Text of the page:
Domestic violence in same-sex households is commonly unreported and misunderstood in the United States. Ongoing reporting by The Columbus Dispatch brings to light flaws in Ohio laws pertaining to domestic violence, especially as experienced by James DeHaven and Veronica Shields. They were both unable to obtain temporary protection orders against their same-sex live-in partners under Ohio Judge Paul Spurgeon. The Columbus Dispatch explains:
He told the judge that his relationship with his boyfriend should qualify under the “person living as a spousewp_postssection of Ohio’s domestic-violence law, making him eligible for a protection order. The judge wasn’t so sure.
“Doesn’t that mean we recognize same-sex marriage?wp_postsJudge Paul Spurgeon asked.
“I don’t think so, your honor,wp_postssaid then-Assistant City Law Director Heidi Mallory.
“Motion denied,wp_postsSpurgeon said.
A June 2011 study by the Center for American Progress finds this type of discrimination and lack of protection is “due to the lack of legal recognition of same-sex relationships, law enforcement’s failure to identity and properly handle domestic violence cases involving people of the same sex, and the shortage of resources available to victims of same-sex partner domestic abuse” and argues this is a serious public health concern. At the very least, it’s a serious personal safety concern for anyone who can’t expect legal aid and support in a domestic violence situation. But like so many other gaps in care and support for LGBT people, the fact that our relationships don’t merit full recognition means that we’re left to navigate them, and their potential dangers, on our own.
The fact that under Ohio’s domestic violence law, one must qualify as a “person living with a spouse” to get a protection order in the first place says volumes about whose safety the law is willing to take responsibility for. James DeHaven told the judge that his boyfriend shoved him so hard he fell to the ground, and then threw an electric fan at his chest. Does the state only recognize that that as a reprehensible act of violence if they also have a recognized marriage? Legal precedent for the law dictates that the “person with a spouse” clause is intended to “provide protection to people who are cohabiting.” Would a straight couple who lived together but were unmarried have received the same treatment from Judge Spurgeon? A 1991 case found that the cohabitation clause applied regardless of gender, but Spurgeon referred to Ohio’s marriage amendment, which states that same-sex couples cannot receive “marriage benefits.” Is protection from domestic violence a “marriage benefit?” Spurgeon said only that “My determination was consistent with the beliefs of my community.”
Some of the commonly held misconceptions about same sex relationships, as pointed out by NYC Mayor’s office, include the false belief that women cannot rape, that false belief that men cannot be battered or raped, and the false belief that same sex relationships are always equal in power. The University of Wisconsin-Stout offers the following statistics, with cited sources, on same gender violence:
- The prevalence of domestic violence among Gay and Lesbian couples is approximately 25 – 33%. It is as common as it is in heterosexual relationships. (Barnes, It’s Just a Quarrel’, American Bar Association Journal, February 1998, p. 25.)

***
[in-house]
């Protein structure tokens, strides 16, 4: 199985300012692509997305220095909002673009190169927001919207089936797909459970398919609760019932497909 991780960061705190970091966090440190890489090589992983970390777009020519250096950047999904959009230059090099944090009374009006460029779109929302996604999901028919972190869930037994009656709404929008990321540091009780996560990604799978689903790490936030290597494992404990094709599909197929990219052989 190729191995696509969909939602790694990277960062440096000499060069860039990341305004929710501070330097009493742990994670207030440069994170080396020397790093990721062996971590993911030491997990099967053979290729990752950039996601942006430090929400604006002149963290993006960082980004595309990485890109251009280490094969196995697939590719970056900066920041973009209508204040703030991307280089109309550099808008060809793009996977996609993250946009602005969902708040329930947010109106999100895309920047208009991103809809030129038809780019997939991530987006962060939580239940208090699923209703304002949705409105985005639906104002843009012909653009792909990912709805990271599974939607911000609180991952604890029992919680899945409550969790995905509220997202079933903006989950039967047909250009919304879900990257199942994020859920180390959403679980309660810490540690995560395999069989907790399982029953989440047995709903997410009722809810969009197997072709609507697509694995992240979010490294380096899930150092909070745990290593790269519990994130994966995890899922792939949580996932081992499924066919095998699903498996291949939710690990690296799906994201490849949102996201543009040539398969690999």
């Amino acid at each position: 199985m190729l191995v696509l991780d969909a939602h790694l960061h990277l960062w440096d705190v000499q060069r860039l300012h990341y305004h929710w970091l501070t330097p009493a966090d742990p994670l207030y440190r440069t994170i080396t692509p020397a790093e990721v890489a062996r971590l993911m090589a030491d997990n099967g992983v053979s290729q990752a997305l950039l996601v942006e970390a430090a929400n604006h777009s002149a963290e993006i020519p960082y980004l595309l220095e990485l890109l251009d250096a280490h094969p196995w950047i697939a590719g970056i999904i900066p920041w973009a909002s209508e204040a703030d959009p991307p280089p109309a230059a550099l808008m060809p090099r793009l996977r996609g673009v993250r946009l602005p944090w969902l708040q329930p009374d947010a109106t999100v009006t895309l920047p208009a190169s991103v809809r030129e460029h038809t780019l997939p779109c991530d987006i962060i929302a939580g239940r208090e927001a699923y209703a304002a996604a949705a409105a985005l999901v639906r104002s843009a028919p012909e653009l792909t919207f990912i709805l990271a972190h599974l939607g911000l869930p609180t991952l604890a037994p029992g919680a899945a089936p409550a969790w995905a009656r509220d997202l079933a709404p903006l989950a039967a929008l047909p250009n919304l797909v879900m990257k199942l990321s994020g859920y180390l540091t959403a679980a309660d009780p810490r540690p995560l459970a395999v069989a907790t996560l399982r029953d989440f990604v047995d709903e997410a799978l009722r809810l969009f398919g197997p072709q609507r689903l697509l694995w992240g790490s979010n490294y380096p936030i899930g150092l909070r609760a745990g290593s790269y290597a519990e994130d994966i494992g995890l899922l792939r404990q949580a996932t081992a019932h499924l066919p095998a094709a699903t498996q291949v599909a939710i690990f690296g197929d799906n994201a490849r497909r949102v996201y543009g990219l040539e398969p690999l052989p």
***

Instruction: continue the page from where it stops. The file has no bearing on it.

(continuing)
- Each year, between 50,000 and 100,000 Lesbian women and as many as 500,000 Gay men are battered. (Murphy, Queer Justice: Equal Protection for Victims of Same-Sex Domestic Violence, 30 Val. U. L. Rev. 335 (1995).)
- While same-sex battering mirrors heterosexual battering both in type and prevalence, its victims receive fewer protections. (Barnes, It’s Just a Quarrel’, American Bar Association Journal, February 1998, p. 24.)
- Seven states define domestic violence in a way that excludes same-sex victims; 21 states have sodomy laws that may require same-sex victims to confess to a crime in order to prove they are in a domestic relationship. (Barnes, It’s Just a Quarrel’, American Bar Association Journal, February 1998, p. 24.)
- Same-sex batterers use forms of abuse similar to those of heterosexual batterers. They have an additional weapon in the threat of “outing” their partner to family, friends, employers or community. (Lundy, Abuse That Dare Not Speak Its Name: Assisting Victims of Lesbian and Gay Domestic Violence in Massachusetts, 28 New Eng. L. Rev. 273 (Winter 1993).
- By 1994, there were over 1,500 shelters and safe houses for battered women. Many of these shelters routinely deny their services to victims of same-sex battering. (Murphy, Queer Justice: Equal Protection for Victims of Same-Sex Domestic Violence, 30 Val. U. L. Rev. 335 (1995).
Such a poor understanding of the reality of domestic abuse in the LGBTQ community is troubling enough, but to have this exacerbated by homophobic courtrooms such as these cases in an Ohio courtroom is incredibly worrying. Groups such as The Anti-Violence Project, founded in 1980, are working to provide counseling and advocacy support services to the LGBTQ and HIV-affected community to end all forms of violence through organizing and education.
How do you feel about efforts to combat domestic violence between same sex partners being intertwined with the fight for same sex marriage equality? How can both the anti-violence and LGBTQ community best respond to the dismissals of cases of same sex violence such as those reported in Ohio?